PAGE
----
A nonpartisan commission created to redraw the boundaries of Maryland’s 6th Congressional District — deemed by federal judges to have been gerrymandered by Democrats to the point of unconstitutionality — met Friday to consider how to redesign a district that stretches from conservative Western Maryland to liberal Montgomery County.

But on the same day, the U.S. Supreme Court agreed to hear a challenge to the gerrymander ruling from Maryland Attorney General Brian E. Frosh, a Democrat who has argued that the map should not be redrawn.

While the Supreme Court has set arguments in the Maryland gerrymander case for March, Walter Olson, one of the commission’s two co-chairs, said his group will proceed with redrawing the map.

“I would be surprised if it changed the timing of our work much,” said Olson, a Republican and senior fellow at the Cato Institute’s Center for Constitutional Studies.

Frosh’s appeal to the Supreme Court conflicted with Gov. Larry Hogan (R), who followed the lower court’s direction and created the nine-member Emergency Commission on Sixth Congressional District Gerrymandering in late November.

“We fully expect that the Supreme Court will uphold the unanimous decision by the federal court that Maryland’s congressional map is unconstitutionally gerrymandered and deprives voters of one of their most basic civil liberties,” Hogan spokeswoman Amelia Chasse said.

Frosh’s office released a statement saying that a “Supreme Court review is needed to provide guidance to the legislature in future redistricting.”

In November, a three-judge panel at the U.S. Court of Appeals for the 4th Circuit ruled that Maryland must redraw the 6th District before the 2020 election.

That district was ­redrawn in 2011, when Democratic mapmakers moved hundreds of thousands of conservative voters from Western Maryland out of the 6th District and added Democrats from Montgomery.

The seat had been held by Rep. Roscoe Bartlett, a Republican, since 1993. But after Democrats redrew its boundaries, Bartlett lost to Democrat John Delaney in 2012. Delaney won reelection twice. His Democratic successor, Rep. David Trone, won the seat in November.

A group of Republican voters filed suit in 2013, arguing that the new district boundaries were drawn to intentionally exclude them, violating their First Amendment right to political association.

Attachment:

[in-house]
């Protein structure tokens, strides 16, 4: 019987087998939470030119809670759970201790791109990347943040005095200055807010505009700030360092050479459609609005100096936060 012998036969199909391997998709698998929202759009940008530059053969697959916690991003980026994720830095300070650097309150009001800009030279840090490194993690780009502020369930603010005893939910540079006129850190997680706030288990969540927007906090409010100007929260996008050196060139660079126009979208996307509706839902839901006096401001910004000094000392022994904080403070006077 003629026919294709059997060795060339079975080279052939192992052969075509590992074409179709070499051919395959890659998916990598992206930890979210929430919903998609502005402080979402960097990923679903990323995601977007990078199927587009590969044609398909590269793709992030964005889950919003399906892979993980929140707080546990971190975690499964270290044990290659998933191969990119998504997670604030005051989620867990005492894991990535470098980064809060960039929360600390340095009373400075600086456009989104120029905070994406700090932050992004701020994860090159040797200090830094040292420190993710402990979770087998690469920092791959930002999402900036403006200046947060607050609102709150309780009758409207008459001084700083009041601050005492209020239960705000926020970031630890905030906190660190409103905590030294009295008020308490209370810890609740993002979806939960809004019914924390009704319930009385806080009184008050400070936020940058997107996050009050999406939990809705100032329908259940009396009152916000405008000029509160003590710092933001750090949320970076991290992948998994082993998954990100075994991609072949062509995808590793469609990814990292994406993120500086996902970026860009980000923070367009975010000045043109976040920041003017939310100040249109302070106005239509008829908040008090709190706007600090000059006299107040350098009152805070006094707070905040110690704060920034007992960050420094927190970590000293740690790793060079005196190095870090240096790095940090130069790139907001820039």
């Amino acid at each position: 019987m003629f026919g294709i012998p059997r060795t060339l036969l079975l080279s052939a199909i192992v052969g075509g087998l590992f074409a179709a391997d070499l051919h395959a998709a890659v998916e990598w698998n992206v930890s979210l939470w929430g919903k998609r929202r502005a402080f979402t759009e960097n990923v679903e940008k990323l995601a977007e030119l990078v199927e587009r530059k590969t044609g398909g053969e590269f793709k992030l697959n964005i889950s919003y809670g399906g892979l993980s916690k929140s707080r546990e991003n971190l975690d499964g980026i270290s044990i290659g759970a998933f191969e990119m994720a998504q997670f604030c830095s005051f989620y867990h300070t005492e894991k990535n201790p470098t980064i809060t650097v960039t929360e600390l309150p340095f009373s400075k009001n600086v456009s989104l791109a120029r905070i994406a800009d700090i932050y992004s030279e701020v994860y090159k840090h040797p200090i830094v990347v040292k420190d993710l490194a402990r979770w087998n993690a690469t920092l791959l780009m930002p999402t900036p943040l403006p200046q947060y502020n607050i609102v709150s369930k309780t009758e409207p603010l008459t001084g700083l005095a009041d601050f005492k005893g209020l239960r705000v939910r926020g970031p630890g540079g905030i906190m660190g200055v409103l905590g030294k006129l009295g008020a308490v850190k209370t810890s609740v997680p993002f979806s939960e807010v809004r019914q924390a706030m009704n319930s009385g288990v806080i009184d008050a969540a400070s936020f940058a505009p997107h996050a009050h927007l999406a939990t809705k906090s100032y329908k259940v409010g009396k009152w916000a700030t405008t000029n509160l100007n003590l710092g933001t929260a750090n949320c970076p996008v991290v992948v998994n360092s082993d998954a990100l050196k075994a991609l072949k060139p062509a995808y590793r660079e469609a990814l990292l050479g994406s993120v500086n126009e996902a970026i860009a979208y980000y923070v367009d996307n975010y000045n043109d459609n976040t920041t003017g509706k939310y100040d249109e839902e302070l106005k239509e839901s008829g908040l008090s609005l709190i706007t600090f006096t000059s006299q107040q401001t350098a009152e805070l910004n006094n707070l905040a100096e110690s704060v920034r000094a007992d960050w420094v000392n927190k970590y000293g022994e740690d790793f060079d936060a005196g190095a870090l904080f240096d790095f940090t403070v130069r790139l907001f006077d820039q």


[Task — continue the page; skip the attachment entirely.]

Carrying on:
Friday’s inaugural meeting of the commission in Annapolis was largely housekeeping for the new body. Three of the members were appointed by Hogan, with the rest chosen after a public application process. Three are Republicans, three Democrats, and the remaining three are unaffiliated with a political party.

Chris Mincher, deputy legal counsel for Hogan, walked the commission through the lower court’s 59-page legal opinion, issued Nov. 7, the day after the general election.

The commission was instructed to draw new boundaries without considering party registration of voters, or how citizens voted in the past. Hogan’s executive order added another restriction — the commission is not to consider where an officeholder or potential candidate lives.

The commission will hear public comment on the map it produces and hold public hearings — the first scheduled for Jan. 14 in Frederick County. The state also plans a website that will include a tool the public can use to create its own maps and submit them to the commission for consideration.

Each of Maryland’s eight congressional districts must include about 721,000 residents — the population of the state from 2010 Census data divided by eight, subtracting incarcerated inmates, who under Maryland law are counted as residents of their previous addresses.

Although the judges ruled that the state had to approve a new map by March 7, that decision was stayed while Frosh appealed to the Supreme Court.

Mincher said the commission must approve a final certified map by April 2, along with a report explaining the reasoning behind the new lines. Hogan’s office will submit the map to the General Assembly as emergency legislation, Mincher said.

Olson said he doubted the Supreme Court’s decision to consider the Maryland case will interfere with the commission’s redesign of boundaries for the 6th District.

“I doubt the Supreme Court would resolve these issues before the point we were supposed to be finished with our work anyway,” he said.